I’ve seemed to hit a wall here with sentences such as “Your sister wanted you to tell me last night” and “Someone wanted to tell me” etc. I think my confusion is about where Oedd goes in the sentence and where the linking 'n, yr go if needed at all. Some sentences run in the same order as English whilst others are very jumbled. I guess I have to push through and just try to learn the various patters but has anyone found an easier way to work these out? Many thanks.
Normally, oedd goes at the front of a sentence - “your sister wanted” being “oedd dy chwaer di’n moyn” and “someone wanted” being “oedd rywun yn moyn” (may or may not be spelled exactly like that). “Someone who wanted”, meanwhile, would be “rywun oedd yn moyn” - just like “someone who wants” is “rywun sydd yn (or sy’n) moyn”.
If it’s any consolation, I think 13 and 14 are the weakest bits of Level 1 - so the bits that don’t come into focus for you, blame me, not yourself…
But it is still worth trusting in the spaced repetition to help you get them nailed down over the course of the rest of the Level…
Thanks very much for your response. Thinking about translating what has been said and then trying to summon the Welsh in the right order is proving difficult. I’ll keep trying!
Thanks Aran, I guess I had a bit of a panic about structures getting more complicated combined with some new words that only sound right when you repeat them with rolling r’s which I can’t do yet! I’ll keep pushing on. Thanks again for your reply.
That’s always the key…
Yes, I certainly feel disheartened and unmotivated, particularly at challenge 14 which seems to have gone a bit silly, particularly when I feel I was making such good progress. I will push on but my concern is that the subsequent lessons will start asking you to repeat the sentences from this level.
Yes, I remember that challenge 14 was quite alarming at the time. it did get better though. The sentences did come back in later challenges but, strangely, they seemed to have sunk in and I found myself saying them. I was busy worrying about newer sentences so I suppose that they didn’t bother me so much. Some of the longest sentences never came out correctly in the time allowed but it really didn’t matter. “Carry on” is still the best advice, I think.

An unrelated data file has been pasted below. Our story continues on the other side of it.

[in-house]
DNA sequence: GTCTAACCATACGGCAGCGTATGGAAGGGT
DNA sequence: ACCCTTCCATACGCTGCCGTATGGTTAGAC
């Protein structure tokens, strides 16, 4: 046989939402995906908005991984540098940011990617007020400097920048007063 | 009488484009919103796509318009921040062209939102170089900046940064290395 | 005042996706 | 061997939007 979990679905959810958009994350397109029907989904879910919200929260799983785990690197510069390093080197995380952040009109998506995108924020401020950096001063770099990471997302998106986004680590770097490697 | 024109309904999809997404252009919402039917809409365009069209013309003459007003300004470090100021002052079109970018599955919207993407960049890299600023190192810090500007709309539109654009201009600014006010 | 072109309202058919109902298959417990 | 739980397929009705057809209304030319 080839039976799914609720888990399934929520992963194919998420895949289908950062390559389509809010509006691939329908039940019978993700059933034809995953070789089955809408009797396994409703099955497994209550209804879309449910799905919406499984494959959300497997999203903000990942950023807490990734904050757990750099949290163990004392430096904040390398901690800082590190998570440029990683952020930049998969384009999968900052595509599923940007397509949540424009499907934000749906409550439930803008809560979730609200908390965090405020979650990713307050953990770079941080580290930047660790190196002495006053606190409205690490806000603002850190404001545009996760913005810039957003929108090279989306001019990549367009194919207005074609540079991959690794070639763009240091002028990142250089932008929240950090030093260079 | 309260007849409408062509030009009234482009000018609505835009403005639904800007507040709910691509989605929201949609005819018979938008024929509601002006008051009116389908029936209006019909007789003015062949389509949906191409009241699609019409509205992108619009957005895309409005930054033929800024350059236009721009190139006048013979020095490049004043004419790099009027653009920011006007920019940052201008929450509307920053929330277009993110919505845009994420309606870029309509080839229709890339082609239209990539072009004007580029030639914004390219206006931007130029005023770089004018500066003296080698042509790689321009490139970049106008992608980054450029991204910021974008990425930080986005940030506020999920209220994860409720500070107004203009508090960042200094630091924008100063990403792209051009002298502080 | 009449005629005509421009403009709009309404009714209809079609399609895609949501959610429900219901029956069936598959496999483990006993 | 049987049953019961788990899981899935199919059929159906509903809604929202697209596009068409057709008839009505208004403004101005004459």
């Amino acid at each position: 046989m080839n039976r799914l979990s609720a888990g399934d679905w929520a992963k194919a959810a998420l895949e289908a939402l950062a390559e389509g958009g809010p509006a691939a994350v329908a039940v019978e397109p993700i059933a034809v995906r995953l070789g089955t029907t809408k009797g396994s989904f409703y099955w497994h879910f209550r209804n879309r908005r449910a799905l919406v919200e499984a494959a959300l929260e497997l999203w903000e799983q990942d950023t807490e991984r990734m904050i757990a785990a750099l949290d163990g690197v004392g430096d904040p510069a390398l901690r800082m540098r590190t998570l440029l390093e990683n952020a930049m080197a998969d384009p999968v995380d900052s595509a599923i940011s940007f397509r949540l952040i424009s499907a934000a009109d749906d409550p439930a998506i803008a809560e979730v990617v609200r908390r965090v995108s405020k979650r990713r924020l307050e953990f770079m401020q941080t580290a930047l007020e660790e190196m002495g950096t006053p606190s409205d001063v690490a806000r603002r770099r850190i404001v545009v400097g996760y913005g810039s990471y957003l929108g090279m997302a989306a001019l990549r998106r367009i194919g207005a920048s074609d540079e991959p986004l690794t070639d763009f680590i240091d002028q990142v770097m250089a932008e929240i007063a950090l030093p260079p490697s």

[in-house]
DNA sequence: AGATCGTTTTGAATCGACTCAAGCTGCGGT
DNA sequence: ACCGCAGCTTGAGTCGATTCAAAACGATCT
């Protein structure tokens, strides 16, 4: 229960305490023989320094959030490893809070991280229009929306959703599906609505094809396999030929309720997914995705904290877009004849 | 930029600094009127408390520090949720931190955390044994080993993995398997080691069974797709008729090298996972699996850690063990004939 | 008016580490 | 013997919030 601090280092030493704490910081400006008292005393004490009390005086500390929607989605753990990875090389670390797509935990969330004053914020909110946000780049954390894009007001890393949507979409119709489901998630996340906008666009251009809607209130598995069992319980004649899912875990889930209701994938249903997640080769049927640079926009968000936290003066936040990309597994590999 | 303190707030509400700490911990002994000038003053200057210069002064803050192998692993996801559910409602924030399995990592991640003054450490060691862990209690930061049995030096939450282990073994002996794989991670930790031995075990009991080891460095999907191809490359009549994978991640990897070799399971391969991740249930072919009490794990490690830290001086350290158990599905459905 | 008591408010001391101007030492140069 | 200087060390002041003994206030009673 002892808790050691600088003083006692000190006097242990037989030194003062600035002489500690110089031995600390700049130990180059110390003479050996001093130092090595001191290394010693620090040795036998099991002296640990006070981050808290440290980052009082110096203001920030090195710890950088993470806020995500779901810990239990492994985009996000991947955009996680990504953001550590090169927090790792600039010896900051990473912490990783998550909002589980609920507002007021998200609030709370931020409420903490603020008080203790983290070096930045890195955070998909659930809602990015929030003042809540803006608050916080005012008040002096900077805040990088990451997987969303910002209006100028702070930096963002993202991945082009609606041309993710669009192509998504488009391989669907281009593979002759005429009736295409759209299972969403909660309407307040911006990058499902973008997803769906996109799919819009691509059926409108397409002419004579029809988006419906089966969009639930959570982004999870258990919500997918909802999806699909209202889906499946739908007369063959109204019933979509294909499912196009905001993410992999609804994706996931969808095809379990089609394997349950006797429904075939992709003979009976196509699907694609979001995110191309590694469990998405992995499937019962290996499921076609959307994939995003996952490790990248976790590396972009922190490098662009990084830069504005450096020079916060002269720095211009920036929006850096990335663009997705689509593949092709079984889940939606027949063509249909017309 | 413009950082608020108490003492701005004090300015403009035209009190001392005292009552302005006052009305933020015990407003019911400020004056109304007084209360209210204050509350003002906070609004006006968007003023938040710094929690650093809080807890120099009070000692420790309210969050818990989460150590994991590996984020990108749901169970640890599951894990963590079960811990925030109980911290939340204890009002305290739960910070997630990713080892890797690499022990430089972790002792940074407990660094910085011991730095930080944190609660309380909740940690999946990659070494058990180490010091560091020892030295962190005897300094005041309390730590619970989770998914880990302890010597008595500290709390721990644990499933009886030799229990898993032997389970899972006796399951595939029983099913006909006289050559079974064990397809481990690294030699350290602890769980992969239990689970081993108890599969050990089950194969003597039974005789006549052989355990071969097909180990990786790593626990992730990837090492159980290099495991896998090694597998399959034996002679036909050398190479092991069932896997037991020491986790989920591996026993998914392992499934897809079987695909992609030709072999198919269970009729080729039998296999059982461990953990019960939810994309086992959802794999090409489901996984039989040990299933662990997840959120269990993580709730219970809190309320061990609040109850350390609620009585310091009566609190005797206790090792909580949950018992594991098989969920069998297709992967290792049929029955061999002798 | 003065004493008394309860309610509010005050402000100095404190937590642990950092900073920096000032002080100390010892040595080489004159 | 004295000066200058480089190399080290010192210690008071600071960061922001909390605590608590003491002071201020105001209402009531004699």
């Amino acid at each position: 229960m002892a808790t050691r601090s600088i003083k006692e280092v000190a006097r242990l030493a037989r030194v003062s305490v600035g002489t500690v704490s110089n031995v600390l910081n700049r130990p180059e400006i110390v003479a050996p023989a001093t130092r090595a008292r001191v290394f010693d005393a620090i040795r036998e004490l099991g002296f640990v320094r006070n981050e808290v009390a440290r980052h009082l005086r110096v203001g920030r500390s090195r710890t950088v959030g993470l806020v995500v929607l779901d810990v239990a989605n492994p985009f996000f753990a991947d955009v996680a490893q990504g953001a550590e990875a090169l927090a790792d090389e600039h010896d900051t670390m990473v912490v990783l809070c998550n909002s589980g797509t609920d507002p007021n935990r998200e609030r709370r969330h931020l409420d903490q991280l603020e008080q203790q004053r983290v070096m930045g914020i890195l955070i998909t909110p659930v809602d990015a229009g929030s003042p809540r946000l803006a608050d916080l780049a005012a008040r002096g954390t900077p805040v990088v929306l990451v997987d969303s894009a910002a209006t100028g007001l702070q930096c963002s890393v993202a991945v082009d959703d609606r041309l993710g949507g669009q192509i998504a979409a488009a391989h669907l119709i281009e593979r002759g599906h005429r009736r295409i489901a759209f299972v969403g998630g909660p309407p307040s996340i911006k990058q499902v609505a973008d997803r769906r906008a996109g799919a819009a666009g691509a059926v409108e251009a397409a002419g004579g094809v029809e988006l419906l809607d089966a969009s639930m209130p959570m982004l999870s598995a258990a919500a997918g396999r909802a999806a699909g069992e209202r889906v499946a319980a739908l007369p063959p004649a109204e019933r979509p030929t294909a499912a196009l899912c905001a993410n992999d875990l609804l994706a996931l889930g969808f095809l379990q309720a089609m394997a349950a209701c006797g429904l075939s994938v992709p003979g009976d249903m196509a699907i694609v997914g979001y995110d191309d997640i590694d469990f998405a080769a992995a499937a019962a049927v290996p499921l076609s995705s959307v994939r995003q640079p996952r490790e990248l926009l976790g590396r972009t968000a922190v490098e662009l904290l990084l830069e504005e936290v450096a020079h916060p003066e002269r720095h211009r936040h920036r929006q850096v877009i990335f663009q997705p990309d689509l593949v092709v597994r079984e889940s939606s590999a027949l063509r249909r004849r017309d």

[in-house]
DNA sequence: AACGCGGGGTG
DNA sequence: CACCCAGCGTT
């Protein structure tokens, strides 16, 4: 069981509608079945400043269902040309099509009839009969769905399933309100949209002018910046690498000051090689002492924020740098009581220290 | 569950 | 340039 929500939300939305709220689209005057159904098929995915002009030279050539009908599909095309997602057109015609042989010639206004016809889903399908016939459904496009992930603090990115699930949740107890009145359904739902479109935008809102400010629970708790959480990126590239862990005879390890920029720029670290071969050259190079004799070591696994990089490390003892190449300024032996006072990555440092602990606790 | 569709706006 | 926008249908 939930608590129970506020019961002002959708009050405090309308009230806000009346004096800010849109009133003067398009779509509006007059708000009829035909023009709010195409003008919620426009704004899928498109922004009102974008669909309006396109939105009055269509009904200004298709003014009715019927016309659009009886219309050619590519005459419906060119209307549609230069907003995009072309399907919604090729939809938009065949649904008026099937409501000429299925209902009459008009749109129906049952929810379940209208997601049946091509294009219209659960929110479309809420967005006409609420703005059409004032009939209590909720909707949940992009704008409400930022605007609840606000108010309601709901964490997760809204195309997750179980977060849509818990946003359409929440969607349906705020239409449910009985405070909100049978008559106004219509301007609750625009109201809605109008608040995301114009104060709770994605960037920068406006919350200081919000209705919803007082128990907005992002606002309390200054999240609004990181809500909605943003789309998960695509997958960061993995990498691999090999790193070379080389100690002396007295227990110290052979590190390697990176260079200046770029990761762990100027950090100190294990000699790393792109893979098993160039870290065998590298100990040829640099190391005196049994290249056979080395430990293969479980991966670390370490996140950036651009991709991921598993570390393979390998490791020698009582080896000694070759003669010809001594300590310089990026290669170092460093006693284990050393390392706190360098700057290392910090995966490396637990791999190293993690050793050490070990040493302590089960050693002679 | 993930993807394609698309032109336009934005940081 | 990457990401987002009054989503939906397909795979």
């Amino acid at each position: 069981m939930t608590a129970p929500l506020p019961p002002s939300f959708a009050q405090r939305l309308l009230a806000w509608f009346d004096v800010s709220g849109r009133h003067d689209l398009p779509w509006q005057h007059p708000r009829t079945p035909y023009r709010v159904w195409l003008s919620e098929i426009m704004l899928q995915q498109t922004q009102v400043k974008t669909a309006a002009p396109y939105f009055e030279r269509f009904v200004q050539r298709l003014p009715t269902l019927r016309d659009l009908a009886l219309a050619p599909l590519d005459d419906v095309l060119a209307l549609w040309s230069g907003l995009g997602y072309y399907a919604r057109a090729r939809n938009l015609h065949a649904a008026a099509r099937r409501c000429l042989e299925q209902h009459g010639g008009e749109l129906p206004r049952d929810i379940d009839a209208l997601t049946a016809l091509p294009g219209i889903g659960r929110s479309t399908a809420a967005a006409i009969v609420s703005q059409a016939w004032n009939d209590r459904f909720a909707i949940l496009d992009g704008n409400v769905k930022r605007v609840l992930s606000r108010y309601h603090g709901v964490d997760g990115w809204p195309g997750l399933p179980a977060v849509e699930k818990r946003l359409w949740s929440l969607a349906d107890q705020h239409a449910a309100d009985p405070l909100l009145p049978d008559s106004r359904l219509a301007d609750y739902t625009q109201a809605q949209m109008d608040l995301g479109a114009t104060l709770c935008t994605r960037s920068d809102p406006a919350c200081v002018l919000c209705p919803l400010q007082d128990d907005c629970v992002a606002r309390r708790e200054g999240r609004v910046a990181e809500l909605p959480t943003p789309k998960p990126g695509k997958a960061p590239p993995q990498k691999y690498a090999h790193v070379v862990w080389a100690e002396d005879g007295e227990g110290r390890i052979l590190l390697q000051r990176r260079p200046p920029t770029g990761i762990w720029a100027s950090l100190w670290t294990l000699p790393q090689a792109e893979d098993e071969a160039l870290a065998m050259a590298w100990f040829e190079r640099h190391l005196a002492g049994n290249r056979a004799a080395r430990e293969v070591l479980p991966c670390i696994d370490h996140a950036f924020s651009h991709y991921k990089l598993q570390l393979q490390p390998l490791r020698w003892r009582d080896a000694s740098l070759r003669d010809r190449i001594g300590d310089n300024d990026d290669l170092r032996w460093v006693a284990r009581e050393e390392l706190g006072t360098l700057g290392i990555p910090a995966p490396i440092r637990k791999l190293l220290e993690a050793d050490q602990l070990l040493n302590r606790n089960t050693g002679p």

Hey Michael I felt exactly as you did…those are crazy challenges but honestly put them behind you and get back on the bike…it’ll all come good
Hi again Michael,
It’s all very well for us to dredge up old memories of challenge 14, but I thought that it would be only fair if I did it again. Well, I have. It must be a year since I did it last. I still can’t remember how long sentences are supposed to end, and if is is possible to get a mutation wrong then I am sure to do it. Lots of mistakes. Having said that, a pleasing amount did come back. It’s a good thing that I moved on first time round and didn’t try to get it all right. I might have given up. I would have missed so much enjoyment.
Thanks, Sue, that is great. Thanks for taking the time to go back through it, as you say, certainly helps me to have real world examples of people who’ve gone through the process! But still possibly shows how even with your experience that it’s still a bit too much too soon!
If anyone who feels a bit stuck would like to read a few more experiences, click on this link (and don’t worry)
So had a bit of a pause because of work and have restarted onto challenge 17 last week. In the mean time I am going back to redo challenge 12 onwards. I got to challenge 13 today and I nailed it! I was genuinely surprised - it all just came out without even thinking about it!
Wanted to update future learners who come across these posts: keep pushing through, do the challenges, give yourself a break if needed, don’t be hard on yourself and I’m sure you’ll be as surprised as I am! Iesu mawr!
Superb work - you’ve reaped the just rewards for pushing on through the pain and uncertainty!